Another objective with the AFL section is to flesh out history sections for the league in general and also under each club page. Not quite sure how to present all that, I probably won’t go all AFL Tables on you because, well, we already have AFL Tables, but having the ratings into a historical context would be interesting. Again, that’s a thing that will develop over time.

Aside from all the AFL stuff, there’s also the intention to¬† branch that other winter game – since I do want to have a more general view to the site. There’s a few things to work out how to tackle the NRL ratings, but I think some kind of hybrid approach will be needed there. Historical data is a little harder to find and organise so that’ll be the first thing to sort out. Of course this means I will might actually have to get enthusiastic about League again, which has been a struggle since it tried to go Super.

Of course in taking a more general approach across the sports, I have to sort out this shiny new site so people don’t get lost around here. Getting into the web dev side is pretty interesting; I’m using Bootstrap 4 as the basis for now since it’s reasonably easy to set things up so it doesn’t look too broken in small screens.

Aside from the framework, when it comes to generating the website pages, I’m committed to using all sorts of spaghetti code that I have trouble comprehending when I look it again after a break. Well, as I said, horrible coder. I probably do all sorts of things would make seasoned pros scream. “What’s unit testing, Precious?”

Fortunately it’s not my day gig, and I’m not looking for one.

Anyway, that’s what’s on the whiteboard for the next few months. In the next week or two I will have a poke at the 2018 AFL fixture and see how that stacks up and then announce my usual anodyne opinions about how nothing really matters anyway and thank buggery they haven’t inflicted us with 17/5 just yet. Bet you’re looking forward to that.

Summer Diversions

In past years, I probably would’ve moved my focus to other things not related to sport, such as cursing the sun god that gets angrier and angrier every year, but for some reason I’ve decided to broaden the GRAFT umbrella beyond the AFL into other sports, the A-League to begin with.

I don’t just do this stuff out of my interest in sport, I also like to try out design and visualisation ideas as well. While I’ve carried over some of my personal conventions and ideas from how I present the AFL stuff, it also gives me an opportunity to redesign some things from scratch.

The GRAFT system isn’t as effective in other sports (basketball possibly being an exception) so I’ve naturally returned to the Elo system to measure things. It is essentially unmodified from the implementation used by World Football Elo Ratings. I did a number of runs against the A-League record trying out different settings, but as a starting point I’ve reverted to what are essentially the default Elo values of K-factor of 40, Home Ground Advantage (HGA) of 100 and an off-season regression to the mean of 90%.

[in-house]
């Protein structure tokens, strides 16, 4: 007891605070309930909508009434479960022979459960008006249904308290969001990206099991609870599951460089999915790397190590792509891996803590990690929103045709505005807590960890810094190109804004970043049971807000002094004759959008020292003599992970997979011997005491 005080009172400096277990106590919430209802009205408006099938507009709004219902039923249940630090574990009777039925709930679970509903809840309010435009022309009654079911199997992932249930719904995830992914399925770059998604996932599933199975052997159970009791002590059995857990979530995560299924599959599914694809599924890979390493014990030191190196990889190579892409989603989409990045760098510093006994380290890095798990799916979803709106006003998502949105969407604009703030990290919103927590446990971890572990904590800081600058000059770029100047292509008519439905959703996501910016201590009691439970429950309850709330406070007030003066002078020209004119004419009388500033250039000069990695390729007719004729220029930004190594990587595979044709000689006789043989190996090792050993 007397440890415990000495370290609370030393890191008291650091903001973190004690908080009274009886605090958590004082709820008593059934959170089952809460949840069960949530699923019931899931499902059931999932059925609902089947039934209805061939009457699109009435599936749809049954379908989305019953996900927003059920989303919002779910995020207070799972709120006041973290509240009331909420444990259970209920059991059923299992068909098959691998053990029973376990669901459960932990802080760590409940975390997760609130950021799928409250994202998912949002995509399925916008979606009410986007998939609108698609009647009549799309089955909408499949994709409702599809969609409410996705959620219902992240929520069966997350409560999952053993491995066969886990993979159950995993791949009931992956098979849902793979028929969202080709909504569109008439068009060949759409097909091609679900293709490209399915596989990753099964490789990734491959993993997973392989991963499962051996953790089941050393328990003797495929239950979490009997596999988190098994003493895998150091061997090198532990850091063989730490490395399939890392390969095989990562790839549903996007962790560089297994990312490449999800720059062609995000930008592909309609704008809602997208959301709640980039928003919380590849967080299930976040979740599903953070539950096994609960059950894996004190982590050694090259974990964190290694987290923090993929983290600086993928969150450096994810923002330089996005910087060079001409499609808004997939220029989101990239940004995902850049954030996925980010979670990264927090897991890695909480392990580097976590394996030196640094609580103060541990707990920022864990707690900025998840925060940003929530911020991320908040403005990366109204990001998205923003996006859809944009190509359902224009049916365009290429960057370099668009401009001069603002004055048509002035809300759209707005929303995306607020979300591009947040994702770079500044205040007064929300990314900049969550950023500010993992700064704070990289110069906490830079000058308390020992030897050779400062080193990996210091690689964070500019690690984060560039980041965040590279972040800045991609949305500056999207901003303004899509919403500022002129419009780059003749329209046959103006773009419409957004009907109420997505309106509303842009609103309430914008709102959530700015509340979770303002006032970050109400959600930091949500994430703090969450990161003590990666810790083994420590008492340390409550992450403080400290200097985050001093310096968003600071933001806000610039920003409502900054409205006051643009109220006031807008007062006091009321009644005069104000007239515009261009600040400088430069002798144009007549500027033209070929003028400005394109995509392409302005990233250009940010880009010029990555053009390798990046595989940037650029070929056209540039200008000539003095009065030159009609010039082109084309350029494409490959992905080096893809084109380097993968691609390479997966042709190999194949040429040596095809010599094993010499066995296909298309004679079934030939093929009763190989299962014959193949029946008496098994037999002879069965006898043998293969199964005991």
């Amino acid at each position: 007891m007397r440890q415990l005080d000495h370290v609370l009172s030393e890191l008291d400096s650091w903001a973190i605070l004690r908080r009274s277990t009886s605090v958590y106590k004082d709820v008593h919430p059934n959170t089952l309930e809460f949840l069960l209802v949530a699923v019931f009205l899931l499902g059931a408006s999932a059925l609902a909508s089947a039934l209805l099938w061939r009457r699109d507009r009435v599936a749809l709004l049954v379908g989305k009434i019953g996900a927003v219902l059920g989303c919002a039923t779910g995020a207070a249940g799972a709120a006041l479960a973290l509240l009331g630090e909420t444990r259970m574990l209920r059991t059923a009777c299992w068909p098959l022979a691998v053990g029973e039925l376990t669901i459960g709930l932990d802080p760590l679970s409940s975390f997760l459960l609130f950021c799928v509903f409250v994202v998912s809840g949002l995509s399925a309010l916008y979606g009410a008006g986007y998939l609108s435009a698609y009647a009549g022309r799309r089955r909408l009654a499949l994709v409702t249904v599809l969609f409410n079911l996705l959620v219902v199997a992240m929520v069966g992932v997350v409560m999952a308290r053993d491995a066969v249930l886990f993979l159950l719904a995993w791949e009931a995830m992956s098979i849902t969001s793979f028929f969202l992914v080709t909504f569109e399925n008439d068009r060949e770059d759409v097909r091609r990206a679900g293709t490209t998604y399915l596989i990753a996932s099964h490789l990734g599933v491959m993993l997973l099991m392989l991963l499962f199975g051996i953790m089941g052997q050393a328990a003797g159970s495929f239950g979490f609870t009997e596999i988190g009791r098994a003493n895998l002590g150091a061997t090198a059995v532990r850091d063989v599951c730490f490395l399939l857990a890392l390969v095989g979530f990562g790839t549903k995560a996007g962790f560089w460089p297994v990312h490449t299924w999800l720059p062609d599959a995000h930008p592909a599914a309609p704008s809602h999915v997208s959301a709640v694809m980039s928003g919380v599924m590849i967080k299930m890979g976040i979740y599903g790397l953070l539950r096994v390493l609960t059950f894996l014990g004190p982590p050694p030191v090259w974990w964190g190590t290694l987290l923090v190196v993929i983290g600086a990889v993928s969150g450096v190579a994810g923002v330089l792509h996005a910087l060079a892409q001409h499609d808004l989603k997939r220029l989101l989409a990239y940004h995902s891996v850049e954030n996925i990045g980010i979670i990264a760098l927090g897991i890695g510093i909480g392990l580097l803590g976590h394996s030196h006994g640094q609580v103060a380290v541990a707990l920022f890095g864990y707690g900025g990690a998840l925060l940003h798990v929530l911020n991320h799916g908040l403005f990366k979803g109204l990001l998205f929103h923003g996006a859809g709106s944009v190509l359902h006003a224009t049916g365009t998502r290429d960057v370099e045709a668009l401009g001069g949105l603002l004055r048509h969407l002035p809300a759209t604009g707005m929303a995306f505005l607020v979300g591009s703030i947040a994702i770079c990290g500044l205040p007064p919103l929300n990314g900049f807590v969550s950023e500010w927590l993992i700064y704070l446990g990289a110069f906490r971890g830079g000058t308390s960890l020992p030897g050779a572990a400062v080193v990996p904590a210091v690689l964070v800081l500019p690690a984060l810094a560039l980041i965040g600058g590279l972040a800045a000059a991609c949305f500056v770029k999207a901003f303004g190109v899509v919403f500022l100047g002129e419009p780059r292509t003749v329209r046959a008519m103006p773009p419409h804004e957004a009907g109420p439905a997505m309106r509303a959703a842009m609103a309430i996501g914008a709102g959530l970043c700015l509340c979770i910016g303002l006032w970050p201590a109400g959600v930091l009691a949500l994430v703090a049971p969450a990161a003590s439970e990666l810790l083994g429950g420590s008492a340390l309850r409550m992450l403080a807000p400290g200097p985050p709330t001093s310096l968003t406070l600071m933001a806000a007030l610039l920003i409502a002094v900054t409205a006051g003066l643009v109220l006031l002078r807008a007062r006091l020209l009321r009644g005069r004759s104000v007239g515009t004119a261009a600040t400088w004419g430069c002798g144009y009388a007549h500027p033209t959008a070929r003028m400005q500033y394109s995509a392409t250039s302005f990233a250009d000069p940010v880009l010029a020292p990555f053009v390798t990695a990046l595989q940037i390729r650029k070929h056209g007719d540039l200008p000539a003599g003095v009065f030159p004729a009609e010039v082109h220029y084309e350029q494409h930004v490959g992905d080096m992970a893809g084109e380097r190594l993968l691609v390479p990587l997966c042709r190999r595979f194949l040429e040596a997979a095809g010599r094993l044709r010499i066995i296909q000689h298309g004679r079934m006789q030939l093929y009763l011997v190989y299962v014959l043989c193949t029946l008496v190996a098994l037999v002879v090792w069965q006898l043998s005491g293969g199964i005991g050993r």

I don’t follow any particular club in the league (something about the league being established too late for me to latch onto any one in cultish devotion) so from that point of view my impartiality should be preserved. Worth noting though, that coming into this season Sydney FC enjoyed the highest ongoing rating after last year’s performances, so they started 1709 (+209 against the baseline) and it’ll be interesting to see if the other clubs can peg that back.

As far as the design side of things, I do enjoy making the club banners as a visual aid – I don’t use official logos mostly to evade the copyright hammer, fair use considerations in Australia being so cooked – but with Melbourne City choosing to fully adopt the sky blues of their Citeh masters, I did have to think a little bit about how to differentiate that from Sydney FC. Since City are using the old Heart stripes as an away strip, and Sydney FC are going with navy sleeves this year, I’ve alluded to those cues and that might make enough of a distinction between them on the fixtures and tables.

I intend to add more features such as:

  • draw odds (currently it’s just based on winner-takes-all, which of course is daft)
  • an attack/defense measure (which may involve adding the GRAFT special sauce to work out that vector)
  • simulation projections
  • and of course the doovy visualisations that go with that.
  • club profiles

Keeping to the basics to start off with, but it’s a start.